The Now Defunct Darkroom Photography Magazine: Masters of the Darkroom Series Presents Part Two Of An Interview With Philip Hyde By Merry Selk Blodgett
At Home In The Wilds
CONTINUED FROM THE BLOG POST, “Philip Hyde At Home In The Wilds 1.” For more on early color printing and the dye transfer process, see also the blog posts, “The Legend Of Dye Transfer Printing 1,” and “The Legend of Dye Transfer Printing 2.”)
“Even after five years, I haven’t been able to get into all the refinements of the dye transfer process.”
(To see the photograph full size, Click Here.)
(To see “Mt. Denali, Wonder Lake (Horizontal)” full size Click Here.)
(To see “Mt. Denali, Reflection Pond (Vertical)” full size Click Here.)
DARKROOM PHOTOGRAPHY: How does your dye transfer printing relate to your primary objective of portraying nature?
PHILIP HYDE: I have always wanted to interpret and express the beauty of what I see in nature. My major objective is producing a print that, as Ansel Adams says, carries out the score of the negative. So I orchestrate the dye transfer process to produce a print that conveys the colors and beauty of the original transparencies. Sometimes getting everything just right can be very time-consuming.
DARKROOM PHOTOGRAPHY: Are you ever tempted to go back out into the field and let a custom lab do the darkroom work for you?
PHILIP HYDE: No…it would be very hard for me to sell a print made by a lab as my own work. That’s really why I’m doing dye transfer printing, because I can carry the process all the way from start to finish. I make the print the way I want. Also, there’s a cost factor. A single dye transfer print from a custom lab costs $200 and up.
DARKROOM PHOTOGRAPHY: You mentioned before that the longevity of the dye transfer process appealed to you. How long do you expect your prints to last?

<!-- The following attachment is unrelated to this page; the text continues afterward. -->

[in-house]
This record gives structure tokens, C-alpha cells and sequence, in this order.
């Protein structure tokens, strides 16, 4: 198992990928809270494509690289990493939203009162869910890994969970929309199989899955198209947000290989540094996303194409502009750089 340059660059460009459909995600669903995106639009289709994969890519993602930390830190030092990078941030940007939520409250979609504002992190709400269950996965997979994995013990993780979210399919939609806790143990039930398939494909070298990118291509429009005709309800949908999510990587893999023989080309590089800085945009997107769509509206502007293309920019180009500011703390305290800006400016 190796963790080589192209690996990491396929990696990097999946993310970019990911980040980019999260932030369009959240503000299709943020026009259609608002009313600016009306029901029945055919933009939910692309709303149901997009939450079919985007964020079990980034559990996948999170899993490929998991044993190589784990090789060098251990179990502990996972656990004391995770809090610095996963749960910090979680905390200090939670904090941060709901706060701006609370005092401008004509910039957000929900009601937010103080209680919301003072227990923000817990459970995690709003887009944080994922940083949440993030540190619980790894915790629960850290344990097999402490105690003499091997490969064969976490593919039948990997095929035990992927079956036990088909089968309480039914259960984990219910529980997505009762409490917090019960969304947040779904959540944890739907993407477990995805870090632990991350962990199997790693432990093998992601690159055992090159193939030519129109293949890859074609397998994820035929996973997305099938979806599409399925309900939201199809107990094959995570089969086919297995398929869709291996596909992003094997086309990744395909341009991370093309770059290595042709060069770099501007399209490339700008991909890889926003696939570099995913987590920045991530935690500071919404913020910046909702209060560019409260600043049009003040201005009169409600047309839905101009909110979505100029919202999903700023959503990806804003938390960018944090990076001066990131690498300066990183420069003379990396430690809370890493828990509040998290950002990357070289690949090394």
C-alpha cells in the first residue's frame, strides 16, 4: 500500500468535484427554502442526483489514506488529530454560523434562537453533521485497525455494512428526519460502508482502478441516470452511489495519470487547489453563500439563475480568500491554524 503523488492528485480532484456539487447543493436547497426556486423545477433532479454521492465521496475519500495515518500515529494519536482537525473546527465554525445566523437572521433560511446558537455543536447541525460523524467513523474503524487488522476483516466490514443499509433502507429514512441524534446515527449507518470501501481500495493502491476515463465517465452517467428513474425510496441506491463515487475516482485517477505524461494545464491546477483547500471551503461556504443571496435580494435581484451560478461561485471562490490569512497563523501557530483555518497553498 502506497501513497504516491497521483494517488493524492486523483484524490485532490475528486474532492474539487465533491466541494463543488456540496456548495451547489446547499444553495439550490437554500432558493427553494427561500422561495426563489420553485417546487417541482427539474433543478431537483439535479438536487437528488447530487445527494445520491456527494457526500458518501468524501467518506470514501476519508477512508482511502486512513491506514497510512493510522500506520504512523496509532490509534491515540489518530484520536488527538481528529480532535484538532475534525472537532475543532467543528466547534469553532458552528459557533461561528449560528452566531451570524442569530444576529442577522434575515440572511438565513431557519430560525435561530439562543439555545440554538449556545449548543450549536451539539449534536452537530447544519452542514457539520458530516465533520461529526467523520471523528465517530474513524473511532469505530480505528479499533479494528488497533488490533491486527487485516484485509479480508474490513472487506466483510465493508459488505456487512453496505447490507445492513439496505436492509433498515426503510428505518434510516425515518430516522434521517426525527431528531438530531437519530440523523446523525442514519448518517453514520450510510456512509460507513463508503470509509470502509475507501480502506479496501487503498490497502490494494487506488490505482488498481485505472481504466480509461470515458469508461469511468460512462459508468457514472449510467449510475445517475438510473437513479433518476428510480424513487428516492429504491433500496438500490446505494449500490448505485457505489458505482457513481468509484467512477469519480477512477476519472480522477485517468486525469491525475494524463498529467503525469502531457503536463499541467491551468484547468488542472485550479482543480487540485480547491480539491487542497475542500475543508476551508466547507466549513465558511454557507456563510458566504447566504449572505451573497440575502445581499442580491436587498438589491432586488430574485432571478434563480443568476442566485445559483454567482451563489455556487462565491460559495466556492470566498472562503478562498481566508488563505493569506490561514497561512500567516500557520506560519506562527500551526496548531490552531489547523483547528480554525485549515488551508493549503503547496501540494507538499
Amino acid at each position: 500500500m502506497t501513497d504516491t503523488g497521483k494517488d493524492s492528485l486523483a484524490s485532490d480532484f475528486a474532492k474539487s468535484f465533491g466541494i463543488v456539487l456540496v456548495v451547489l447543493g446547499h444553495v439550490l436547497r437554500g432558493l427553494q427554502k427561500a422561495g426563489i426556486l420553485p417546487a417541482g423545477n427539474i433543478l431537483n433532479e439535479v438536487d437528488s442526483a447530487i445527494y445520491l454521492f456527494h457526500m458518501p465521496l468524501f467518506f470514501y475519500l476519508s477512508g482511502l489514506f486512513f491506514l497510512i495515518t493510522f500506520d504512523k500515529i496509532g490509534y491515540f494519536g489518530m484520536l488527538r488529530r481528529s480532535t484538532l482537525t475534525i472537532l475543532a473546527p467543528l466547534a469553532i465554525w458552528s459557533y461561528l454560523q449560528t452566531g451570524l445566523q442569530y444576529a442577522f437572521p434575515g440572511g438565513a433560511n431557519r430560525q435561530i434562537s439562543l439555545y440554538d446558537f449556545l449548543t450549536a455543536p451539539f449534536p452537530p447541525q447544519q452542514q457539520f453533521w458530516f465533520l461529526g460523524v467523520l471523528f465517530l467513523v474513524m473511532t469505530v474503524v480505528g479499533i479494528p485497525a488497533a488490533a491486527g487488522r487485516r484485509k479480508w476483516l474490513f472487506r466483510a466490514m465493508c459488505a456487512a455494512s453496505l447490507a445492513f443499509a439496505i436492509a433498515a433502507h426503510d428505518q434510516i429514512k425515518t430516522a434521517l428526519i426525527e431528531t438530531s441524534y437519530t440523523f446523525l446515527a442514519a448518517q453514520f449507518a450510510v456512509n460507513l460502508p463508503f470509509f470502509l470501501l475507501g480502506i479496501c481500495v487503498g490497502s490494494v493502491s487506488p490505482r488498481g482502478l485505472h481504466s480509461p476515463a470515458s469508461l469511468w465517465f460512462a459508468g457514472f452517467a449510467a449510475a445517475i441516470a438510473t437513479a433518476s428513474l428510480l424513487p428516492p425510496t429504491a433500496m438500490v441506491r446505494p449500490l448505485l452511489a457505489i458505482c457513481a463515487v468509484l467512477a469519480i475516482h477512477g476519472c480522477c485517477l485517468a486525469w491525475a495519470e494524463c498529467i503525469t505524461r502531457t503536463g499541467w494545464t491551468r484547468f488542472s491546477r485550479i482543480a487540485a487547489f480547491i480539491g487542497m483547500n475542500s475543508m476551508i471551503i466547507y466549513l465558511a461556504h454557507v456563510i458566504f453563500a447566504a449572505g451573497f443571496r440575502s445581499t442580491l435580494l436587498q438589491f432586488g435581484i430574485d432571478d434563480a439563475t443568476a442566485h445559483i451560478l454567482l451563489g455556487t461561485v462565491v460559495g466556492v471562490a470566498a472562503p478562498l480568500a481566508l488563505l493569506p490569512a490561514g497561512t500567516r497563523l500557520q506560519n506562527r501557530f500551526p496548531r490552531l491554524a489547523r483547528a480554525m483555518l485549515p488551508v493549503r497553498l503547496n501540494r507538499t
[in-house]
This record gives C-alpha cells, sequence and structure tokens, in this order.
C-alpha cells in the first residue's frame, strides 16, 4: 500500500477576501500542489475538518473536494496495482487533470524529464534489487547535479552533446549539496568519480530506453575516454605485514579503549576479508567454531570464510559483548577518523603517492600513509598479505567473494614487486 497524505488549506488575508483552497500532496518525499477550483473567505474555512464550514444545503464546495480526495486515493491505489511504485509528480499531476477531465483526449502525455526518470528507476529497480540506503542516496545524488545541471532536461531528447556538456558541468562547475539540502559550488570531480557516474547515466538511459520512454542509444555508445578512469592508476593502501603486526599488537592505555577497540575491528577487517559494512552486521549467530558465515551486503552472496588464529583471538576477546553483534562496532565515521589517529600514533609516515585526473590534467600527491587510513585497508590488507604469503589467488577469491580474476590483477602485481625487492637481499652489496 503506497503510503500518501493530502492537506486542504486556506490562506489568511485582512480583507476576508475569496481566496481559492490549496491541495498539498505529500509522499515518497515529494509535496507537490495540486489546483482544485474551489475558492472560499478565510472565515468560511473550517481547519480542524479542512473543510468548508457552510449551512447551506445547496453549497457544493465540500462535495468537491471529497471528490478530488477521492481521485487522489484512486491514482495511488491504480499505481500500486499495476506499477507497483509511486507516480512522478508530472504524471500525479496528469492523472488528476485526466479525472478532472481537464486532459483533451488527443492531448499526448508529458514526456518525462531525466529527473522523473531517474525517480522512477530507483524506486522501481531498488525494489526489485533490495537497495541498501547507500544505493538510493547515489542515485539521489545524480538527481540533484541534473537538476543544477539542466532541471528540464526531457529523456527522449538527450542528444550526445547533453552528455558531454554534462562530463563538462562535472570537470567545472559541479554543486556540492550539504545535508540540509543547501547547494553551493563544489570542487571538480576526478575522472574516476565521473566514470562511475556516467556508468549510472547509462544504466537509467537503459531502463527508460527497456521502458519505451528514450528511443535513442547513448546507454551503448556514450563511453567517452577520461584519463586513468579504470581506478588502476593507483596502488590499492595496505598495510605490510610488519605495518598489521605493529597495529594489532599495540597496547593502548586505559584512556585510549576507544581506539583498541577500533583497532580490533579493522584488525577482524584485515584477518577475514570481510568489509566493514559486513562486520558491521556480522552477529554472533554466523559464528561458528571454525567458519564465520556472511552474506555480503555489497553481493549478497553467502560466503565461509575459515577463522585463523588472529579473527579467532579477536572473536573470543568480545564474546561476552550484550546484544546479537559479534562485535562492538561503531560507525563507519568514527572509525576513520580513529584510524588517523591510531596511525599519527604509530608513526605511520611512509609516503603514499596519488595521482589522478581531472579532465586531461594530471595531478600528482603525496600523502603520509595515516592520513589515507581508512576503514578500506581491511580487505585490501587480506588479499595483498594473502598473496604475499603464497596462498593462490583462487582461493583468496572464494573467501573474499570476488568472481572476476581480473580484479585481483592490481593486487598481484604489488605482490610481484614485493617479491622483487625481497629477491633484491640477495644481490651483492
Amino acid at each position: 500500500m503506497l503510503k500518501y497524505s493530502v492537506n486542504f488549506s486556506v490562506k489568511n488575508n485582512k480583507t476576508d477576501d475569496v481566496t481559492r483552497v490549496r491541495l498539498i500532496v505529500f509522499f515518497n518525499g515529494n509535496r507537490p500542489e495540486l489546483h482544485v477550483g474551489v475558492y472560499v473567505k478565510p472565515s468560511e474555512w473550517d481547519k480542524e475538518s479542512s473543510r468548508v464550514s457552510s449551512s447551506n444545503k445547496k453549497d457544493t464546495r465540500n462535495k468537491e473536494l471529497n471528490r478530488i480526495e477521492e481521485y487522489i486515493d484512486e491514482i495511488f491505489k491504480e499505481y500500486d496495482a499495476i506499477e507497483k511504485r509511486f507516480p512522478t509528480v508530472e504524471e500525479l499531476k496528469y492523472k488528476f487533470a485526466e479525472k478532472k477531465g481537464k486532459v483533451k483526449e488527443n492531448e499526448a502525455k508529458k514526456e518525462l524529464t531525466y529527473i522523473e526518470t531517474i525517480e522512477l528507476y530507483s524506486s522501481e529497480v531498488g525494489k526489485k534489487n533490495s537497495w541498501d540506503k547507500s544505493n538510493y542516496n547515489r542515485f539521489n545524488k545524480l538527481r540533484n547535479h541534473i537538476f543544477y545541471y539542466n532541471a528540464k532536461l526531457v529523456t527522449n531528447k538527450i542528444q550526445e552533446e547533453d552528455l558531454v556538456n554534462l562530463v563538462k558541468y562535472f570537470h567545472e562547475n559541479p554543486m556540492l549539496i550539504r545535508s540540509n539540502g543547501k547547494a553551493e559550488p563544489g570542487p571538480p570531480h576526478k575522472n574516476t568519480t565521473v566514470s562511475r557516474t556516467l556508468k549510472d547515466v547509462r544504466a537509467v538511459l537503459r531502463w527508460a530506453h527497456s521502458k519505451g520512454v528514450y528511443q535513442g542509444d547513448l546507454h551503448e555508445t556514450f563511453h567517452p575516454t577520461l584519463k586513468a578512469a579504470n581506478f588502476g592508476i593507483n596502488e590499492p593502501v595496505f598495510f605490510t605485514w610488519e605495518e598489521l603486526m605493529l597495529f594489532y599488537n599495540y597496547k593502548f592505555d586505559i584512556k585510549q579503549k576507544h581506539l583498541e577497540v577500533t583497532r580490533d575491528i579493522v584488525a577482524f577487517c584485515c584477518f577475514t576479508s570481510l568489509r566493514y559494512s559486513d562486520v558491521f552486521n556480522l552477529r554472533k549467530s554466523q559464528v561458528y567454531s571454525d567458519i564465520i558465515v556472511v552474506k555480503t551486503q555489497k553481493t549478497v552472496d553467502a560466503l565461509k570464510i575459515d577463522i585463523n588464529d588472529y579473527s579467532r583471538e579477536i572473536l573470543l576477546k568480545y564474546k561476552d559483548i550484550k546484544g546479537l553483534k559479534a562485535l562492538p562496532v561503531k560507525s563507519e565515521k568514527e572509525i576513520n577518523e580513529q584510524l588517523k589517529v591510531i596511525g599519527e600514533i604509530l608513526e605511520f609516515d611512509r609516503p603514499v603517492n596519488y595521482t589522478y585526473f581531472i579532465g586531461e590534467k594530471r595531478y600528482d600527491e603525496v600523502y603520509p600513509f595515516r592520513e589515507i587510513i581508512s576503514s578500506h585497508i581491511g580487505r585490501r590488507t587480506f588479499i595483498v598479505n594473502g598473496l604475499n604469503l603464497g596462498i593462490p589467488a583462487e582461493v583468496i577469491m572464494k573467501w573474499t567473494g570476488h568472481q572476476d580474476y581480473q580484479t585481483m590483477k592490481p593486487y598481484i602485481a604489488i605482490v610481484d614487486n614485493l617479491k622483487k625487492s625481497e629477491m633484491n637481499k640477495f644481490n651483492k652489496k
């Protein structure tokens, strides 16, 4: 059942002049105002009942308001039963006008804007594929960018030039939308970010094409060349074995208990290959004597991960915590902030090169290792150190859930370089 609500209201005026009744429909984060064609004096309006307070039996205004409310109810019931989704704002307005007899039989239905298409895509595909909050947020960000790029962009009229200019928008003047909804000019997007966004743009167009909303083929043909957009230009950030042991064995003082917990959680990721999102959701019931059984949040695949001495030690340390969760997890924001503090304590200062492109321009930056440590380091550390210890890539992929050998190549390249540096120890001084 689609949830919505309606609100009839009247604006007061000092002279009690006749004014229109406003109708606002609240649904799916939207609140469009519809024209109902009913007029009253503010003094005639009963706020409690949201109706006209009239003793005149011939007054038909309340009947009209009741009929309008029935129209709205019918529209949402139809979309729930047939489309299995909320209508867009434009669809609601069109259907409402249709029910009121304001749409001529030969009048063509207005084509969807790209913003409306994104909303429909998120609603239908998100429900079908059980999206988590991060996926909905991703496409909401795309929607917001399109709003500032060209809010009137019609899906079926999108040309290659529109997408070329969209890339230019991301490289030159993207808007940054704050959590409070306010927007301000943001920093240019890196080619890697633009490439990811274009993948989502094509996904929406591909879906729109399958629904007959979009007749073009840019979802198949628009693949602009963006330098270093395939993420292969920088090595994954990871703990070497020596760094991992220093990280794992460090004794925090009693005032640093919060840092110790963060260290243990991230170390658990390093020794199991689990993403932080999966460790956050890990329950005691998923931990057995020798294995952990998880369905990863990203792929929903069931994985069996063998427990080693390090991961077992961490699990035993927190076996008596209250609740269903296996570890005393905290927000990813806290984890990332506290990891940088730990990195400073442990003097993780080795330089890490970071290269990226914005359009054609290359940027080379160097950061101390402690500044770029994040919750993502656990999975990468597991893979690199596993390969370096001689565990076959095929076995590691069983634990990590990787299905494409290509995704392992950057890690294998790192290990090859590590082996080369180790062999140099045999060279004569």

PHILIP HYDE: Well, that’s hard to say; hundreds of years I’d hope. The nice thing about dye transfer is that not only is the final color image quite stable, but the intermediate films, the separations, which contain all the color information, are actually black and white. So a basic record of the color image exists on black and white film, which, if archivally processed and stored, can last for thousands of years. That’s more than permanent enough for me. Another reason I’m into making dye transfers of my transparencies is that I have to send out my originals for reproduction in books and magazines, and they are often returned after reproduction with thumbprints or dirt all over them. If I’ve made dye transfer separations beforehand, I’m protected.
DARKROOM PHOTOGRAPHY: How did you first get interested in photography?
PHILIP HYDE: When I was 16, I went backpacking in the Sierra with the Scouts. I took a folding Kodak with me, and I got hooked on it. I guess it’s just like falling in love with anything. When I sent the films to the druggist, I thought the results were completely inadequate, so at age 17, I set up a darkroom and started working. Though I now work in color, most of my early work was black and white.
“Imogen Cunningham is a wonderful example—she just kept on being a photographer until she faded away.”
DARKROOM PHOTOGRAPHY: Over the years, you’ve collaborated with the Sierra Club to produce books that have been instrumental in saving wildernesses, books like Slickrock, about the southwestern Canyonlands, and Alaska: The Great Land. How did you first become involved with the Sierra Club?
PHILIP HYDE: When I returned to San Francisco from the service in 1946, I enrolled in Ansel Adams’ new photography program at the California School of Fine Arts now the San Francisco Art Institute. I became interested in what the Sierra Club was doing at that time, so Ansel introduced me to Dave Brower (then Sierra Club Executive Director), and that was the beginning of a life-long relationship.
DARKROOM PHOTOGRAPHY: Do you ever think of retiring from photography?
PHILIP HYDE: I can’t think of what I’d retire from, or for, or to. It disturbs me to slow down when there’s so much more to be done. Imogen Cunningham is a wonderful example—she just kept on being a photographer until she faded away. That’s a great way to go.
For the story of how Philip Hyde finally did go see the blog post, “Earth Day Celebration Of Ardis And Philip Hyde And Canyonlands.”